The transition to a broader range of customer options will include “short-term pain and sacrifice” Antioco said, but added, “We have a very clear vision of where we want to go and what we want to become. We realize that the movie rental business alone won't give us the kind of growth we want for Blockbuster in the future.”

Total Revenue Up, But Lower Profits Expected
The chain reported total revenue up 2.1 percent to $1.42 billion, from $1.39 billion for the second quarter last year, crediting the favorable impact of foreign exchange rates and growth in the store base. But worldwide same-store revenues were down 4.4 percent from the same period last year. Total rental revenues, which represented 75.7 percent of total revenue, decreased 1.7 percent to $1.08 billion for the second quarter of 2004, compared with $1.10 billion for the second quarter of 2003. Worldwide same-store rental revenues decreased 6.4 percent.

Antioco said he expects rental revenues to be down through the end of the year and into 2005 as the company continues investing in its new initiatives including subscriptions, trading and game store-in-stores. The company expects to spend $90 million in incremental expenses associated with those initiatives by the end of the year.

Profits for the third quarter of 2004 are expected to decline “significantly,” he said, citing a weak release slate, expected high viewership for the summer Olympic Games, an estimated mid-single-digit percentage increase in worldwide same-store revenues and increased operating expenses associated with the development and launch of the key growth initiatives.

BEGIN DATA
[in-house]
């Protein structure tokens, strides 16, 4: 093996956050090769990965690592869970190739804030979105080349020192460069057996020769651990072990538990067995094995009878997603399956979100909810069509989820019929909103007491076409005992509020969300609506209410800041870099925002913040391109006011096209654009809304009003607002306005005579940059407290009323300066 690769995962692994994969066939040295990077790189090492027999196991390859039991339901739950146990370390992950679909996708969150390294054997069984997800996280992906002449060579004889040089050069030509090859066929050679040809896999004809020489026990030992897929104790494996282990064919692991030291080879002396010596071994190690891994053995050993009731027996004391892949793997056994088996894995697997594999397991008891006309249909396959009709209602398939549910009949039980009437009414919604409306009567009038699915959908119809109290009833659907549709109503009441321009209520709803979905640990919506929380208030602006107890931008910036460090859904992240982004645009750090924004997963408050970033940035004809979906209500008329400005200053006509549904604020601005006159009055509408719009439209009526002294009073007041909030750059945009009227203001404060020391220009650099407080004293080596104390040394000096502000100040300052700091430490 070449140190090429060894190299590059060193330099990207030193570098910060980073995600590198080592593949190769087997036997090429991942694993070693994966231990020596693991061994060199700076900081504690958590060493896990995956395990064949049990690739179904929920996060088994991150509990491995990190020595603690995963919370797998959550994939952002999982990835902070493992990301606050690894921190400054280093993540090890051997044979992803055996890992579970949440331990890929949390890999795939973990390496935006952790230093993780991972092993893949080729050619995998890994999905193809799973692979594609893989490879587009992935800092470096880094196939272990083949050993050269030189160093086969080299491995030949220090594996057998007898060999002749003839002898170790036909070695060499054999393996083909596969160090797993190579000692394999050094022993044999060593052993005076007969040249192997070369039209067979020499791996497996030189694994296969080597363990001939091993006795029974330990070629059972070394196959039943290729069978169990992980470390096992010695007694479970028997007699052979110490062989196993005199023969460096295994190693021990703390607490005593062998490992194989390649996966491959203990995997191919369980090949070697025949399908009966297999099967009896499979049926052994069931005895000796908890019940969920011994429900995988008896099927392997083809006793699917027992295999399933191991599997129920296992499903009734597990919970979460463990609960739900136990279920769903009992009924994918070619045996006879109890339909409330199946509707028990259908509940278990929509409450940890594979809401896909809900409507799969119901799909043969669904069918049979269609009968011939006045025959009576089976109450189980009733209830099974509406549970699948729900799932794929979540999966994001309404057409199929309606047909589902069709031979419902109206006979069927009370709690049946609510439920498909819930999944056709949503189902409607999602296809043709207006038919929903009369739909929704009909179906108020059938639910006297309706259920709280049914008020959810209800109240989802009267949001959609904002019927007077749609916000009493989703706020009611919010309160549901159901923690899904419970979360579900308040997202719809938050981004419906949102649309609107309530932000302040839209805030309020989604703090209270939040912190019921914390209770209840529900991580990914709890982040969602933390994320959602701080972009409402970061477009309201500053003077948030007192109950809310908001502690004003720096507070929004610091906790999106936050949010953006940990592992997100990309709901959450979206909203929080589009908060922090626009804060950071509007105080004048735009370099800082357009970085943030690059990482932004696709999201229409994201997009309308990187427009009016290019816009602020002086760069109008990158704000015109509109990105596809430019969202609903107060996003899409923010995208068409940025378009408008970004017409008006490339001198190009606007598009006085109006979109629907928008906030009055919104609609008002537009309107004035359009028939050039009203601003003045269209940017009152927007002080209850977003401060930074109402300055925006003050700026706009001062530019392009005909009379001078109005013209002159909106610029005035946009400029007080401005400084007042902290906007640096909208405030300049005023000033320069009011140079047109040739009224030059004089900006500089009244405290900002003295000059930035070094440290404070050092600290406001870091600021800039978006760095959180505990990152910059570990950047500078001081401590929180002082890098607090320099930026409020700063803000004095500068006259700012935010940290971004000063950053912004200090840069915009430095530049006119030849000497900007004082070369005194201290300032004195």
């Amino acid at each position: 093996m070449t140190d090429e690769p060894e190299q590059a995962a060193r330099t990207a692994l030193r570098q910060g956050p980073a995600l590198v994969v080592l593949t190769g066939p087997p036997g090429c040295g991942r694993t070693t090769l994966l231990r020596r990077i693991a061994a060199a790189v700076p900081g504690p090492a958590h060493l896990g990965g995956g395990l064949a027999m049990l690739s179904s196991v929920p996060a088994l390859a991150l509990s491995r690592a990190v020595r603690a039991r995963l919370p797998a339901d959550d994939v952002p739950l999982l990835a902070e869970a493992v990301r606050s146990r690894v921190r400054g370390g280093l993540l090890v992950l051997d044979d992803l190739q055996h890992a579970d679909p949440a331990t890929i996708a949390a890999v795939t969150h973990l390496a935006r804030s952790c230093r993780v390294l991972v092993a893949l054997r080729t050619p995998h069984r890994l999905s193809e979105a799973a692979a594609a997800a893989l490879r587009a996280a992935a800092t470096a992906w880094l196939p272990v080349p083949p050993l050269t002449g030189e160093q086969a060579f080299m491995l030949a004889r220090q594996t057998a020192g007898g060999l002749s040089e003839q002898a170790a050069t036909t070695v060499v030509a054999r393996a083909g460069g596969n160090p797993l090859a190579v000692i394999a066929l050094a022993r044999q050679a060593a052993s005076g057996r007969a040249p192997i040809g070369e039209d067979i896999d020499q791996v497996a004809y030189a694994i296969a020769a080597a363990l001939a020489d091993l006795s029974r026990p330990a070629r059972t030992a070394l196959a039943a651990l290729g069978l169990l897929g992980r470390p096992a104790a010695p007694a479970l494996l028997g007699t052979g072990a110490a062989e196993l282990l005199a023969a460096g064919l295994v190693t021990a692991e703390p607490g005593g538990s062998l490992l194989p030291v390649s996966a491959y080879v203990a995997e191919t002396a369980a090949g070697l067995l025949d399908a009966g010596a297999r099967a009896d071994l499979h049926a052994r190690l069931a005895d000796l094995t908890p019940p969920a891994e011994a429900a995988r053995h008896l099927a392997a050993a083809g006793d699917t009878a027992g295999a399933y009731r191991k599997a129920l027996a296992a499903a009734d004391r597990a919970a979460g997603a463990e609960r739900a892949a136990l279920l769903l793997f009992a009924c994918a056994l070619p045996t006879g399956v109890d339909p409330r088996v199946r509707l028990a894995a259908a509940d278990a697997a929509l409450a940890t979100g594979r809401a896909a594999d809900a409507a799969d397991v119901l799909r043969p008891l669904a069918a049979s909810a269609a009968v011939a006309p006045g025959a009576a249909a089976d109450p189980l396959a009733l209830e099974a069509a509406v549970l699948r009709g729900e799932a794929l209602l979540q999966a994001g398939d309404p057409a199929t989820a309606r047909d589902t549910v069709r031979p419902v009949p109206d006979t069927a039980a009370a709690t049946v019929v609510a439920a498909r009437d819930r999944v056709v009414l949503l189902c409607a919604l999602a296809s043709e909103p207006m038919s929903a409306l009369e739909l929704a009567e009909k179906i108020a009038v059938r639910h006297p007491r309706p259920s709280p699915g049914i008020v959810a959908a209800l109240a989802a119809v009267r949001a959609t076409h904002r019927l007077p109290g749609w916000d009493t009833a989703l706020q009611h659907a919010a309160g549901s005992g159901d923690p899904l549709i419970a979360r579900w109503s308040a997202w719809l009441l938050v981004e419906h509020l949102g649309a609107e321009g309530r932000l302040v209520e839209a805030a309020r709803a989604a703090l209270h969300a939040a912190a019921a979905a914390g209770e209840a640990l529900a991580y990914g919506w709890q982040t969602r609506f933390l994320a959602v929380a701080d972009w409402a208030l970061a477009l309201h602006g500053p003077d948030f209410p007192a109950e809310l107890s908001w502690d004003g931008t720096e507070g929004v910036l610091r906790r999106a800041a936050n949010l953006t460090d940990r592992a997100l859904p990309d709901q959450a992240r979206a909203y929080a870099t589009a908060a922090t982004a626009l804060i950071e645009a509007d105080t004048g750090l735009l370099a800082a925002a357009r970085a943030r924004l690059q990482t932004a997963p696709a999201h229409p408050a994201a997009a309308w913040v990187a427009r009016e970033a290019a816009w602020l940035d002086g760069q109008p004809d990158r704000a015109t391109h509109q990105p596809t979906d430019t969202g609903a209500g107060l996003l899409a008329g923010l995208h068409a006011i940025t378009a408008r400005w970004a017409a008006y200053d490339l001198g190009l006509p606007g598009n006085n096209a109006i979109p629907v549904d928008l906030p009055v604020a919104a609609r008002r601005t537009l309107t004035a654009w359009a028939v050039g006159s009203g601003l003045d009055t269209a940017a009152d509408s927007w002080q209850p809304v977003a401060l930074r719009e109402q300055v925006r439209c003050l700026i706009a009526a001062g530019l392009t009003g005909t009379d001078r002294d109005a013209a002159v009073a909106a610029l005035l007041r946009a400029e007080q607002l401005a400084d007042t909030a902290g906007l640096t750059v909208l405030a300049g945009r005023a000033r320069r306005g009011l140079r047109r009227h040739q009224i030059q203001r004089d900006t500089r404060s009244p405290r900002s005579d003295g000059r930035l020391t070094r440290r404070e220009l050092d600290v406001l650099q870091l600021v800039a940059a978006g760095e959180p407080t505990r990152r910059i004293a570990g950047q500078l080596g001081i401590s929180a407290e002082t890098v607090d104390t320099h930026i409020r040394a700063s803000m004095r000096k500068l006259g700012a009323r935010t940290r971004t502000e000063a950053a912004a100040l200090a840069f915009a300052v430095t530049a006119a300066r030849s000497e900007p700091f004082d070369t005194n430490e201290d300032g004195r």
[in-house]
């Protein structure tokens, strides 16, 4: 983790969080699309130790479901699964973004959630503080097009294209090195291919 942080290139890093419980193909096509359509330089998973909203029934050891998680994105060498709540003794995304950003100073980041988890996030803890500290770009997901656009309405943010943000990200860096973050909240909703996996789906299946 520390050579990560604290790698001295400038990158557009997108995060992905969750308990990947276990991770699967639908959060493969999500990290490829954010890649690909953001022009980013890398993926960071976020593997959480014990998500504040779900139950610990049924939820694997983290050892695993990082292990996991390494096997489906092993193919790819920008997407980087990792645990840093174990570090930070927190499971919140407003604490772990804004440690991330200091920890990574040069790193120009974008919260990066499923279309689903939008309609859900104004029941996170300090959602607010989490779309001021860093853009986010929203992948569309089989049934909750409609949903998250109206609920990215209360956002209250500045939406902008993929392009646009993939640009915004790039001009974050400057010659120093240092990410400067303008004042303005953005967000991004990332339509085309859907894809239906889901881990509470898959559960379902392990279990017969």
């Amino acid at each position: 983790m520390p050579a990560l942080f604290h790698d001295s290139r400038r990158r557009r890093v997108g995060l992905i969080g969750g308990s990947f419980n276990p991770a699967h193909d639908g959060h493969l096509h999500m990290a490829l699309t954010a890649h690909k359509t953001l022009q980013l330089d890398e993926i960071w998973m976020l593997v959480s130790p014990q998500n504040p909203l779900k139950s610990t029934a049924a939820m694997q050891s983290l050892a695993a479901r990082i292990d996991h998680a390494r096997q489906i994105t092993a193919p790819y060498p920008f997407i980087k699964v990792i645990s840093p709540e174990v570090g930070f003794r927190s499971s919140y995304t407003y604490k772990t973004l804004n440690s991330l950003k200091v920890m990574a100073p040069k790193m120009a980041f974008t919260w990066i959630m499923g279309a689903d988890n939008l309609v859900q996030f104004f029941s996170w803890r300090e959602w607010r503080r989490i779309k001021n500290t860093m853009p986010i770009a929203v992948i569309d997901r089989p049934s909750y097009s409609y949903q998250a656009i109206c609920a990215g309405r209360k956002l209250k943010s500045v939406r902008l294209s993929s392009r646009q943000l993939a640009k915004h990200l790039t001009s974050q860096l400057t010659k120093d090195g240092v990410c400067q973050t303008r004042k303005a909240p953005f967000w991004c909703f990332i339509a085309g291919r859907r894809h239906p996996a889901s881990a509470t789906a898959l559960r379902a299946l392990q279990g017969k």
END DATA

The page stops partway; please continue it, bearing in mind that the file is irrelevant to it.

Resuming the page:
The chain also expects to have opened 400 new company-owned stores by the end of the year. A spokesman said that number is a worldwide projection and includes Blockbuster, game and Movie Trading Company concepts.

The chain expects earnings per share to be down 30 percent for the year, from $1.48 last year, if the company continues on its present course.

“Given the changing rental market dynamics and the promise we see for our initiatives, we are considering accelerating spending in the back half of the year. If we decide to do so or if our rental business is softer than we expect, the year-over-year decline in earnings could be more than 30 percent,” CFO Larry Zine said.

Spinoff Coming in October
Addressing the spinoff from Viacom, he said Blockbuster expects to pay the previously announced $5 dividend in September and launch its exchange offer with Viacom shareholders shortly thereafter, with the spinoff expected to be completed in October.

“We would expect that if things go according to current plan that we would launch the offer in September and close it 30 days thereafter,' he said. “Prior to launching the exchange offer we expect there would be the declaration and payment of the dividend and that would be the foundation for the exchange offer.”

Shares of Blockbuster closed at $13.30, down nearly 8 percent, or $1.11, and $1 below its most recent 52-week low of $14.30 set July 16.